DBS To Dial Up Retail And SME Lending As It Prepares To Subsidiarise In India
DBS Bank, now just a few months away from becoming the first major international bank to set up a wholly owned subsidiary in India, will increase lending to retail and small and medium enterprises as it tries to rebalance its books away from corporate loans.
The bank won’t shun lending to large corporations but would like to see risk priced more appropriately in this segment to ensure adequate returns, Piyush Gupta, chief executive officer of DBS Bank, told BloombergQuint in an interview.
Across most markets, DBS’ loan book consists of 50 percent in retail loans, 20 percent in SME loans and the remaining 30 percent in corporate loans. “In India, we are 70 percent large corporate. So, this is not consistent with our profile in other parts of the world,” Gupta said.
Besides, the higher reliance on large corporate loans has not paid off for DBS. Like its Indian peers, DBS too has seen corporate delinquencies rise. By March 2014, DBS had seen its gross bad loans rise to 13.45 percent. What followed was a period of cleaning up the book. According to the bank’s Basel 3 disclosures for September 2017, its gross non-performing assets from the India business now stand at 4.3 percent.
As long-term investors, DBS recognises that lending cycles come with their ups and downs, said Gupta.
This is not different from other emerging market stories. The reason why emerging markets are called so is because they go through these cycles. And you have to go through the process of clean-up.Piyush Gupta, MD & CEO, DBS Bank
Last September, DBS got an in-principle approval from the Reserve Bank of India to set up a wholly owned subsidiary in India. The process should be completed by September this year, said Gupta. Once done, DBS will be on par with local competitors and restrictions on branch expansion will ease.
Offline expansion will go along with DBS’ strategy of setting up a digital bank, said Gupta adding that this will allow them to gain a stronger foothold in the market for retail and SME lending.
To do SME and retail, you need to have presence. You need to be able to distribute. Part of the answer is in digital but digital can’t stand by itself in a country like India. So, you have to support online with offline. Our hope is that post subsidiarisation, we can do it.Piyush Gupta, MD & CEO, DBS Bank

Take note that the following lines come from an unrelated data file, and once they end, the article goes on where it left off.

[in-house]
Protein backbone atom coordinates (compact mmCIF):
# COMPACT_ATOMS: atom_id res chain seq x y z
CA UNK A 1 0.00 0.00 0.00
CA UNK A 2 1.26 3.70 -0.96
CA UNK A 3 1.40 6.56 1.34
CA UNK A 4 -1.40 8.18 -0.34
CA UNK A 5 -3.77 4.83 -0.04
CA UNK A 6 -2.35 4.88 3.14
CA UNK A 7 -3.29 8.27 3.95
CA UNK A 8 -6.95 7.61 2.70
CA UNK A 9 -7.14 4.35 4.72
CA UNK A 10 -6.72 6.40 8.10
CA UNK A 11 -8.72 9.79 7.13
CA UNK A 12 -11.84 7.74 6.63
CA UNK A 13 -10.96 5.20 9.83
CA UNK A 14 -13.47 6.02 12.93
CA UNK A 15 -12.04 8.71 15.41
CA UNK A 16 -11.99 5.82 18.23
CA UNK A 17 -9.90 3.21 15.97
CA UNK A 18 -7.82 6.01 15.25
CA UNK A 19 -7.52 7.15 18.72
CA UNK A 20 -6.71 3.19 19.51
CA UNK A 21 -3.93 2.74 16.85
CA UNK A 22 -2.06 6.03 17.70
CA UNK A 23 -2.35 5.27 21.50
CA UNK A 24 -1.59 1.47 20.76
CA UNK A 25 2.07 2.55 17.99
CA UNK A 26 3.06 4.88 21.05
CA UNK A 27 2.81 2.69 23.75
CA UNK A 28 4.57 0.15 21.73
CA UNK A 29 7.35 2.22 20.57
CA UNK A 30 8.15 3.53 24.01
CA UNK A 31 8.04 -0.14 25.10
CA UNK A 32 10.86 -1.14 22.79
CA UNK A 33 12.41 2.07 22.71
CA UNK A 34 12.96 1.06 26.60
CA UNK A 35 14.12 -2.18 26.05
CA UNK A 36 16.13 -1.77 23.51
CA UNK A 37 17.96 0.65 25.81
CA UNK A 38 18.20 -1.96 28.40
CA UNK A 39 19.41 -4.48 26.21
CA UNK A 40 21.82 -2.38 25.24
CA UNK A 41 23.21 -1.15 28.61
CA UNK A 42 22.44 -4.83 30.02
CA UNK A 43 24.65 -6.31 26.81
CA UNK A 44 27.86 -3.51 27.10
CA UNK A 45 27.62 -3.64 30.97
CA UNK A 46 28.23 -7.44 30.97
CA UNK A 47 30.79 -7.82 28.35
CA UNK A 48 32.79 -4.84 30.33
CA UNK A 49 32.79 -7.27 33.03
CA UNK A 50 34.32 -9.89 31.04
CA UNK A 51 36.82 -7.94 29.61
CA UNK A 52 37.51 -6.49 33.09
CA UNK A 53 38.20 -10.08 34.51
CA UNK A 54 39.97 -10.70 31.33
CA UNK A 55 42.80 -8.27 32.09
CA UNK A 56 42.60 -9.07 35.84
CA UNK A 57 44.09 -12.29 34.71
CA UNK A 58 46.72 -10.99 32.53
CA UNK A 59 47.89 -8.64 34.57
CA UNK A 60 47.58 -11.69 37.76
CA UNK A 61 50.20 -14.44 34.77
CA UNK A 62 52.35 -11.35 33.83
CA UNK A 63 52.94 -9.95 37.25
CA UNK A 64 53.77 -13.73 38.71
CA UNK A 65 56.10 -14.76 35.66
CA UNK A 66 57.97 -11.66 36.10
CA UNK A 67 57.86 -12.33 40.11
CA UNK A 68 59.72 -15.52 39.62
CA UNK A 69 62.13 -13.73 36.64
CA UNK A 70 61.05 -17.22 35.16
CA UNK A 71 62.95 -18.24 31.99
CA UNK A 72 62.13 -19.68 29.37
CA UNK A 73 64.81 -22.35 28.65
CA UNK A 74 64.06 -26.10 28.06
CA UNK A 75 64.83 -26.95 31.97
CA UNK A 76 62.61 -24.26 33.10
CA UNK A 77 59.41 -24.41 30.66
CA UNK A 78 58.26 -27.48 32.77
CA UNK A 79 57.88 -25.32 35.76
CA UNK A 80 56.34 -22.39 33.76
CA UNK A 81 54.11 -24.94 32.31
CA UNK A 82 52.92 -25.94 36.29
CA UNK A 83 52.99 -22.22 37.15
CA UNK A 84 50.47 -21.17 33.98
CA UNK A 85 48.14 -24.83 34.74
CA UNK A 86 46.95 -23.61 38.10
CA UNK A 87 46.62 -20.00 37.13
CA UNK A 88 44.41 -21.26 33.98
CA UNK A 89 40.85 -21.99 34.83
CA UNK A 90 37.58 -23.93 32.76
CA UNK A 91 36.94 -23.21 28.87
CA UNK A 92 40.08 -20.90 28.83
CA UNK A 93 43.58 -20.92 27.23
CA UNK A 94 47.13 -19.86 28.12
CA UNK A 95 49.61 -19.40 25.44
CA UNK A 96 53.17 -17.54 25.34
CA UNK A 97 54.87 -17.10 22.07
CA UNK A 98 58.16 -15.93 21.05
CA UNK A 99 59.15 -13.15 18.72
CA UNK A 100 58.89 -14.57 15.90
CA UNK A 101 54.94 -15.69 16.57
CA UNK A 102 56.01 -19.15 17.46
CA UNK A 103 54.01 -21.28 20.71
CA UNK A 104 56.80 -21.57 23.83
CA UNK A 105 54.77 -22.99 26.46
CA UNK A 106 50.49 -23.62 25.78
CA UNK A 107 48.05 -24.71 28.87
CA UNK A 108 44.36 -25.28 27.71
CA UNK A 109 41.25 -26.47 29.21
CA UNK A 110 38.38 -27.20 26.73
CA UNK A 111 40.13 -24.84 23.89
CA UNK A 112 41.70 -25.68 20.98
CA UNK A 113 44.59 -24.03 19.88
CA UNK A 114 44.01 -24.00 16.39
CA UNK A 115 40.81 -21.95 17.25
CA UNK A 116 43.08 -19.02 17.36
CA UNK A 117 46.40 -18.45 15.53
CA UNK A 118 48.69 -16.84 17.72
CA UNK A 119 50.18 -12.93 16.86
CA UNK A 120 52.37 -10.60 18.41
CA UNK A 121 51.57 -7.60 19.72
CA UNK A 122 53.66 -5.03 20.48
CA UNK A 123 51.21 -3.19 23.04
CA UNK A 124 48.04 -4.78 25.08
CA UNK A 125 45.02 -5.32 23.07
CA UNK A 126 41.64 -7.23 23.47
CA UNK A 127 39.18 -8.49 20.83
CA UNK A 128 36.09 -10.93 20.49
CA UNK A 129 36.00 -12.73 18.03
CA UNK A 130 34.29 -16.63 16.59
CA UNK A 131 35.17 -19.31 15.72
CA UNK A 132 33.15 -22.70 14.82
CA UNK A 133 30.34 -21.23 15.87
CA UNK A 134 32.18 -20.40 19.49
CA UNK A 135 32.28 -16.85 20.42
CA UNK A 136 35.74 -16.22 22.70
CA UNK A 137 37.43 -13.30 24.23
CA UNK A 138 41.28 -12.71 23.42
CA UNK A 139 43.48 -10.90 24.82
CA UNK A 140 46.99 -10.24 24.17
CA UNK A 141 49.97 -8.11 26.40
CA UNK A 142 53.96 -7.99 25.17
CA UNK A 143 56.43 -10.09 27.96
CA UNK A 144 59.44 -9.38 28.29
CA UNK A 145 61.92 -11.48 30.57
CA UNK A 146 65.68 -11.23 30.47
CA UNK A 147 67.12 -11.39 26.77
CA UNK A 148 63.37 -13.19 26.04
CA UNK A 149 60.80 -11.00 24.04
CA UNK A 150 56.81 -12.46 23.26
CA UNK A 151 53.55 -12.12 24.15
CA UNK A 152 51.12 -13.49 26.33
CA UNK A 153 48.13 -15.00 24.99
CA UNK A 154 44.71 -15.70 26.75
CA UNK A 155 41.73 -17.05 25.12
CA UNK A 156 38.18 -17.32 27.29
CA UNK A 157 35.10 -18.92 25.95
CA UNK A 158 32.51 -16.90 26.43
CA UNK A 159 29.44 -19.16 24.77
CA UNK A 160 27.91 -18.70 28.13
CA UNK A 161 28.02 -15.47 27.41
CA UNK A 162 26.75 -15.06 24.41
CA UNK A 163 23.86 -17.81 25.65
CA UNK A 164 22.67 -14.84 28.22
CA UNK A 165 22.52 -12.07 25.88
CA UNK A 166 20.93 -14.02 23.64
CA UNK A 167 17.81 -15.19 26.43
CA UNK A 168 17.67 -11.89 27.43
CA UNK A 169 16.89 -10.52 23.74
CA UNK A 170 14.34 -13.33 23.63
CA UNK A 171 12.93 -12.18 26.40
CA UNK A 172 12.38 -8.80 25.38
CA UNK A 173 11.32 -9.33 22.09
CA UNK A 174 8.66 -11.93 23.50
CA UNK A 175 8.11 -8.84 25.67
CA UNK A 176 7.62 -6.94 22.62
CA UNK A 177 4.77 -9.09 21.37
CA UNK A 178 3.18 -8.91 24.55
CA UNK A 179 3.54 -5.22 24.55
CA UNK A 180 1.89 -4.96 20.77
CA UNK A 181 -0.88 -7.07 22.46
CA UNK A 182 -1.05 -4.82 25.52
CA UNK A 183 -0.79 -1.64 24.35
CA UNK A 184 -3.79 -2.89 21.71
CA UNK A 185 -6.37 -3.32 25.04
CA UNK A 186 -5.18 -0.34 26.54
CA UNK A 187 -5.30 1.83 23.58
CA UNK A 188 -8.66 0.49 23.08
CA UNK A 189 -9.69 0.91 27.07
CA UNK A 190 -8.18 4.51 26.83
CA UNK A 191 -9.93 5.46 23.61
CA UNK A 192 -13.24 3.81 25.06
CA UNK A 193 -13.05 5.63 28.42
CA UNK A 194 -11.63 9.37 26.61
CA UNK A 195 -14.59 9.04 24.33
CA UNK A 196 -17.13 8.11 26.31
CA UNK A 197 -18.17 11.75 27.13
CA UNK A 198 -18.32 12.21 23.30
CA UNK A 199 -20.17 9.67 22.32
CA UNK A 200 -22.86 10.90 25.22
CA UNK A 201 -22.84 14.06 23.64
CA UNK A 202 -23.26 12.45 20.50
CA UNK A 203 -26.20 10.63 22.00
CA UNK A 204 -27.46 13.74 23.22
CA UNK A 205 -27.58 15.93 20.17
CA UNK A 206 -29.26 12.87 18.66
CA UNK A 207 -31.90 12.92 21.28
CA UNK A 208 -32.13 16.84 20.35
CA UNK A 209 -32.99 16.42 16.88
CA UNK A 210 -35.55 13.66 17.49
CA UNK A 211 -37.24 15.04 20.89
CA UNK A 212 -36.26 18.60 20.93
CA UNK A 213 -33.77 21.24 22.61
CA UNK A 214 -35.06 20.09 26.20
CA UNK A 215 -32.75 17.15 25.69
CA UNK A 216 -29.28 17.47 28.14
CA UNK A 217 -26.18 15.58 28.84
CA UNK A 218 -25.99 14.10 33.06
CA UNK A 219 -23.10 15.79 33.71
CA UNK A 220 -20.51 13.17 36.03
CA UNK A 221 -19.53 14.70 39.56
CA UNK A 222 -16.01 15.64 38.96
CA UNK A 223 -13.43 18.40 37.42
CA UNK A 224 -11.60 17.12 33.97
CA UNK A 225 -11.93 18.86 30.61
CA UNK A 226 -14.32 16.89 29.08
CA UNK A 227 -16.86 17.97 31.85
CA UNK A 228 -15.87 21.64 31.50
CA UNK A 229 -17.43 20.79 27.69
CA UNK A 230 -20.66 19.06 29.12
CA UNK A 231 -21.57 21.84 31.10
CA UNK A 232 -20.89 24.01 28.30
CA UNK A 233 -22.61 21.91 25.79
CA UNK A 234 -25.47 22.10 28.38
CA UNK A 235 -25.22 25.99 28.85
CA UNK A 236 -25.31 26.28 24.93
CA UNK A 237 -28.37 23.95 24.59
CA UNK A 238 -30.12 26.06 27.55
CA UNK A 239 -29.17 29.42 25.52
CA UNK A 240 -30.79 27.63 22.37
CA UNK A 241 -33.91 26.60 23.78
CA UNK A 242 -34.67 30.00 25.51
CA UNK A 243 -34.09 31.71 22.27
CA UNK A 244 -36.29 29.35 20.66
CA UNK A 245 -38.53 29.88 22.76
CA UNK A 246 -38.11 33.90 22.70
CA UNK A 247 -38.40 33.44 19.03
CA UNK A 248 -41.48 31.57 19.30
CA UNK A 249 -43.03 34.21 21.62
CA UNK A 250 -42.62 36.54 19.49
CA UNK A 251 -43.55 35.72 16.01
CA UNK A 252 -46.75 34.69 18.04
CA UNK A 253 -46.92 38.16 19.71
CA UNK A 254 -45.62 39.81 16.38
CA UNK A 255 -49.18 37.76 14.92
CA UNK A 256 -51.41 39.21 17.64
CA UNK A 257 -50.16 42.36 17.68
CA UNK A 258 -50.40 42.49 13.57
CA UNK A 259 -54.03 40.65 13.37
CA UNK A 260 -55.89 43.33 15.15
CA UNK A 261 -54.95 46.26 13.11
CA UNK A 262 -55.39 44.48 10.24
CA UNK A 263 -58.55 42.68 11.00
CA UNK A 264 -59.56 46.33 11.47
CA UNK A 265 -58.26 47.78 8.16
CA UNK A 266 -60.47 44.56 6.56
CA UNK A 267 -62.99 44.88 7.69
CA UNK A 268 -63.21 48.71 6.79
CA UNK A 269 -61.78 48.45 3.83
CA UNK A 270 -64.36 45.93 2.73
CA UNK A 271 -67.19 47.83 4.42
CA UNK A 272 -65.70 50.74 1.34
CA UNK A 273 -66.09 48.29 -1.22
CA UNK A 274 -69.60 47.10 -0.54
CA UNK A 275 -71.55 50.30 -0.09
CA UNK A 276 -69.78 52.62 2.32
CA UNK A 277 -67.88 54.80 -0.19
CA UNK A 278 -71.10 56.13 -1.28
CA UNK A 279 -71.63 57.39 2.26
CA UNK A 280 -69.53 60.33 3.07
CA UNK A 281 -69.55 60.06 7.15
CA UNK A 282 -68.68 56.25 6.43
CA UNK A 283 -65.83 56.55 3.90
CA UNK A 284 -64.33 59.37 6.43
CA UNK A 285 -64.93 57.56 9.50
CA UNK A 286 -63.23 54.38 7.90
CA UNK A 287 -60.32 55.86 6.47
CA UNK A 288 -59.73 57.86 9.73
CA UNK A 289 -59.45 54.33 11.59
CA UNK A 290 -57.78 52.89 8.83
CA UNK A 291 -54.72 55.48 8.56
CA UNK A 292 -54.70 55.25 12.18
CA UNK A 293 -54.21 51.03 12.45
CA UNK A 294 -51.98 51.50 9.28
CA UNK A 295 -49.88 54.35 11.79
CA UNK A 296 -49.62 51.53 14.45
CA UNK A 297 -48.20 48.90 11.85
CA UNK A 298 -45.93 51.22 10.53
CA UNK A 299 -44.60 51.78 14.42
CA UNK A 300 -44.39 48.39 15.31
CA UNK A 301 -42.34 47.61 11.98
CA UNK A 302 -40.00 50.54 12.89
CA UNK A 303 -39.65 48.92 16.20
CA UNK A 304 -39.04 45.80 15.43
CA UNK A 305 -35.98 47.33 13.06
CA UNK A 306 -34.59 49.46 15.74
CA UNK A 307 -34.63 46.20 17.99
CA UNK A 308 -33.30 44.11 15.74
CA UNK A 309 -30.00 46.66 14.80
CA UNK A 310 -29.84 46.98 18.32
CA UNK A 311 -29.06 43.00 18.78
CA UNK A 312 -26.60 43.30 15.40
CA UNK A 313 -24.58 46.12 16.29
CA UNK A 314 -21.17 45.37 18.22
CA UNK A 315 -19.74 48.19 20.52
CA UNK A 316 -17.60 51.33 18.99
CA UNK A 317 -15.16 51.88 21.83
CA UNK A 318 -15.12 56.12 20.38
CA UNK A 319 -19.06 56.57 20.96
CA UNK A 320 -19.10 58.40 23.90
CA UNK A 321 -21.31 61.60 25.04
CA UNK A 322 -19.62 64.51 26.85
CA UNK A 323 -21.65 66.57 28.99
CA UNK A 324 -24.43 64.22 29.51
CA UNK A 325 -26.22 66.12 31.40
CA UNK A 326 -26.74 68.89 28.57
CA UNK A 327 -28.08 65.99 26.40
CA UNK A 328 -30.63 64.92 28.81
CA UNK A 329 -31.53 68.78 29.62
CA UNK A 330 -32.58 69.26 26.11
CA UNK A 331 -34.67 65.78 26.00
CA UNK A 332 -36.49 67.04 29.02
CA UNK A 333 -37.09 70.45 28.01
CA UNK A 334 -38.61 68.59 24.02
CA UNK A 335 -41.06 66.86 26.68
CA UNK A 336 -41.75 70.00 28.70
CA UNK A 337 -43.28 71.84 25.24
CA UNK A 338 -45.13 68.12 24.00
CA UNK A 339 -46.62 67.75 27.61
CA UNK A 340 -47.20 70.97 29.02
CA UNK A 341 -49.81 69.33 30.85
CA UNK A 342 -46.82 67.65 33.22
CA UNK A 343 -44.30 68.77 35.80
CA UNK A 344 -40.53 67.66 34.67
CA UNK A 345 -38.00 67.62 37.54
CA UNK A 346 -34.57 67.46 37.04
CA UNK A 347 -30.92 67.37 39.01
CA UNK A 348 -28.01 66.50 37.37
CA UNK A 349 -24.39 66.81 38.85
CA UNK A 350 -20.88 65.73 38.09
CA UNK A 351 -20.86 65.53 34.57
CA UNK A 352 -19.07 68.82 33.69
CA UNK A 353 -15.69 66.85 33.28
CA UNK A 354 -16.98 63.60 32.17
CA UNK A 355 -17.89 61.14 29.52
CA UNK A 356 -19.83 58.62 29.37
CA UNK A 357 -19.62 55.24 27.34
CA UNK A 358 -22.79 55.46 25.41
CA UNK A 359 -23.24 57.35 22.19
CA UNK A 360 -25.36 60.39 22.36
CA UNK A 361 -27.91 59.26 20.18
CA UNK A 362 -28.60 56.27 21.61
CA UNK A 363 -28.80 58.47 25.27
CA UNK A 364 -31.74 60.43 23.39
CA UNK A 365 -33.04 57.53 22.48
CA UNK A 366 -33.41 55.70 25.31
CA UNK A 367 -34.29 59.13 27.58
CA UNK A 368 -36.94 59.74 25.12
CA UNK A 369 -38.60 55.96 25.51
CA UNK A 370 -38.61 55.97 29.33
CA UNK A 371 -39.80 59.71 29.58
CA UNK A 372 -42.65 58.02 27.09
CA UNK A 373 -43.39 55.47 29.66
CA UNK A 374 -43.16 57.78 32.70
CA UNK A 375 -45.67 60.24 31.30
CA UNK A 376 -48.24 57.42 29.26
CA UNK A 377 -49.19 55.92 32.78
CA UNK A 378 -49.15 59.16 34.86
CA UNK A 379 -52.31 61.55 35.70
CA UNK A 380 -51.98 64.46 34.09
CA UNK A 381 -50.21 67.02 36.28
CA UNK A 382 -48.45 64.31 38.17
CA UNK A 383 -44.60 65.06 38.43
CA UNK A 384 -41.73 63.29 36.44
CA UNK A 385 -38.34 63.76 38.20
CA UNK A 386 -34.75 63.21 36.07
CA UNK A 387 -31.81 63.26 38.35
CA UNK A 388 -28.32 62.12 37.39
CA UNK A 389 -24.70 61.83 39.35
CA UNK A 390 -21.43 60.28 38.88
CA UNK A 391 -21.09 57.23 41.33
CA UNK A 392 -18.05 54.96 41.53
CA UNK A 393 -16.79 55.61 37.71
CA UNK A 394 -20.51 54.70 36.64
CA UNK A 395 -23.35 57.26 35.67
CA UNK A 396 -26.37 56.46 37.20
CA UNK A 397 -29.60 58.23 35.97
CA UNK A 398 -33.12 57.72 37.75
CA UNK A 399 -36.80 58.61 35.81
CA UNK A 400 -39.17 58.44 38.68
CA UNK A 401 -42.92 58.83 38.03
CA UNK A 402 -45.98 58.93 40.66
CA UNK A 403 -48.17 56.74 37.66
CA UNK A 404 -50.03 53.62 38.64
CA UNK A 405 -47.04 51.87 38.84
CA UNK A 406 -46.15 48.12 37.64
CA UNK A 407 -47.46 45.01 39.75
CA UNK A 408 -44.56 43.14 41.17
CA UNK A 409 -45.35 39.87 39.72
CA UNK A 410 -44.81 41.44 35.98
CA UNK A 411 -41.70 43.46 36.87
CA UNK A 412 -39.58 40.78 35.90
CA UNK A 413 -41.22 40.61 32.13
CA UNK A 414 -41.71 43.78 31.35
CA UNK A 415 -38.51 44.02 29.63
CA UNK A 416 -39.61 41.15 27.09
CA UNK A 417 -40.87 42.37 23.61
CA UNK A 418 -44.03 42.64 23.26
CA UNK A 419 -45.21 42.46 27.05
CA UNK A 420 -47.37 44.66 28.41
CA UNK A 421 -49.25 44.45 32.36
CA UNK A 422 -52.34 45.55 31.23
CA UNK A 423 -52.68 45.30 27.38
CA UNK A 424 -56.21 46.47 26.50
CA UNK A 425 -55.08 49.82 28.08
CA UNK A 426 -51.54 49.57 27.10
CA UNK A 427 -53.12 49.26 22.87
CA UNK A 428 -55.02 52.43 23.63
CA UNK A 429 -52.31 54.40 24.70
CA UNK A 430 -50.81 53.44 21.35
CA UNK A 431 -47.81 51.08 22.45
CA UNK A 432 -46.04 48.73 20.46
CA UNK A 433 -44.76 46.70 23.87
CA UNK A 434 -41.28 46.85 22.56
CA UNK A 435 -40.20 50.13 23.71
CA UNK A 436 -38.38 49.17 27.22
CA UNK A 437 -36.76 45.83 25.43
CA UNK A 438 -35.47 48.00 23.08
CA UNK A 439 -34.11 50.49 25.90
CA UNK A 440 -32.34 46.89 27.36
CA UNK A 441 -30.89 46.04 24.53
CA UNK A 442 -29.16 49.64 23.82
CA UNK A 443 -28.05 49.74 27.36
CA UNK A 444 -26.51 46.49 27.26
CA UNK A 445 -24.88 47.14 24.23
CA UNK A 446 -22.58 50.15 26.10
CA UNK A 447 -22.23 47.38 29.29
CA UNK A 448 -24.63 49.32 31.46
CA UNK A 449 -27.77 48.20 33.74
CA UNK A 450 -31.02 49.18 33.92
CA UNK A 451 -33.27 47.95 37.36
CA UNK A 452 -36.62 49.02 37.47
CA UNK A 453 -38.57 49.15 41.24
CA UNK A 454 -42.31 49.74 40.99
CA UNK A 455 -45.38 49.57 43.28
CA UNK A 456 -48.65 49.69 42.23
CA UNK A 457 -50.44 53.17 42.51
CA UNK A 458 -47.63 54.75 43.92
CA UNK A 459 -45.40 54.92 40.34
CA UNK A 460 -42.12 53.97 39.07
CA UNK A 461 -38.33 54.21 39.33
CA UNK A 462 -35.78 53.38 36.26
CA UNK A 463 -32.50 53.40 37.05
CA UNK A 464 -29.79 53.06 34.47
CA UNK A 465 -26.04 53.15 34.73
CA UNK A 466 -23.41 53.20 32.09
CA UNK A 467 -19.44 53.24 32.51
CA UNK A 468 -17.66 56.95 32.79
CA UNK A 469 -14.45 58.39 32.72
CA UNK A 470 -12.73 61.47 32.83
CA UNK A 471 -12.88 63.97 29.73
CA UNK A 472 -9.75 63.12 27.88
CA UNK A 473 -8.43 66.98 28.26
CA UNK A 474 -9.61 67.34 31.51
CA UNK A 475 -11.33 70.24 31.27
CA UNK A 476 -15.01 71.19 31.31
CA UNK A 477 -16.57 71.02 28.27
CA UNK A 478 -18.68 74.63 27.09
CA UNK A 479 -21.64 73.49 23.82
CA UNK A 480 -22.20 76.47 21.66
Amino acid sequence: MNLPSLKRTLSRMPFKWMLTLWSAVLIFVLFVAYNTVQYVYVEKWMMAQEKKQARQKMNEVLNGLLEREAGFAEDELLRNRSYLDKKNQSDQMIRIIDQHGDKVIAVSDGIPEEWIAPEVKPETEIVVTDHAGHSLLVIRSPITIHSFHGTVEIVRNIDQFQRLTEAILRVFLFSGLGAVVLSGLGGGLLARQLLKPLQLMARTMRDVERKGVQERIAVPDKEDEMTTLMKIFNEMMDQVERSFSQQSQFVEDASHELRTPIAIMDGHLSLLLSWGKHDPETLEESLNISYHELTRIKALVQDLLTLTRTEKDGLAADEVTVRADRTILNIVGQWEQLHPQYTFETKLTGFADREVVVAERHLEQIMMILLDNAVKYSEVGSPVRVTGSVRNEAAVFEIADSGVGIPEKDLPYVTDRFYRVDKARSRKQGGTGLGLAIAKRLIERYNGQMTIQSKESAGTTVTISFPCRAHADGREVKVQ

Gupta argues that there is significant opportunity in retail and SME lending despite the fact that most lenders are now focused on these segments. According to him, the surge in the availability of data around these potential borrowers has opened up new opportunities.
The increased data is making a larger proportion of retail and SME clients more bankable. According to the MSME Pulse Report by TransUnion CIBIL and SIDBI, credit to the SME segment grew by nearly 13 percent between March 2017 and March 2018. This is higher than the growth in large corporate advances. Incidence of bad loans in the MSME segment is also below that seen across large corporate loans.
Could this change if the economy were to go through a downturn?
Yes, said Gupta acknowledging that both retail and SME lending tend to be highly correlated with GDP cycles. At some stage, GDP growth will fall and there will be a lift in delinquencies and provisions, he said. “If you want to play in the market, you must be willing to go through cycles.”
DBS, which has strength in project lending across Asia, will not completely ignore it in India either. However, the bank would like to see greater predictability in policies and better structured projects.
We are beginning to see some policy continuity. Mr [Piyush] Goyal made the point that there will be no policy reversals by the new administration...But the reality is that markets look at a much longer track record. So, you have to see 2-3 regime changes and consistency over several regime changes for the market to rely purely on track record.Piyush Gupta, MD & CEO, DBS Bank
Commenting on the surge in bad loans across Indian banks and the more recent concerns around governance, Gupta said that some of these issues are cyclical, while others are self-created.
While unseen risks in the infrastructure sector is one reason behind the increased bad loans, the asset quality concerns are also reflective of the lack of adequate “independence and independent judgement particularly in respect of credit, especially in public sector,” Gupta said.
As for governance concerns emerging in certain corners of the banking sector, those are symptomatic of bigger malaise, said Gupta.
These are symptomatic of a bigger malaise in the entire system and in the entire subcontinent where the sense of good corporate governance has not taken root as much as it needs to. But this is not dissimilar to other economies.Piyush Gupta, MD & CEO, DBS Bank
Watch the full interview here: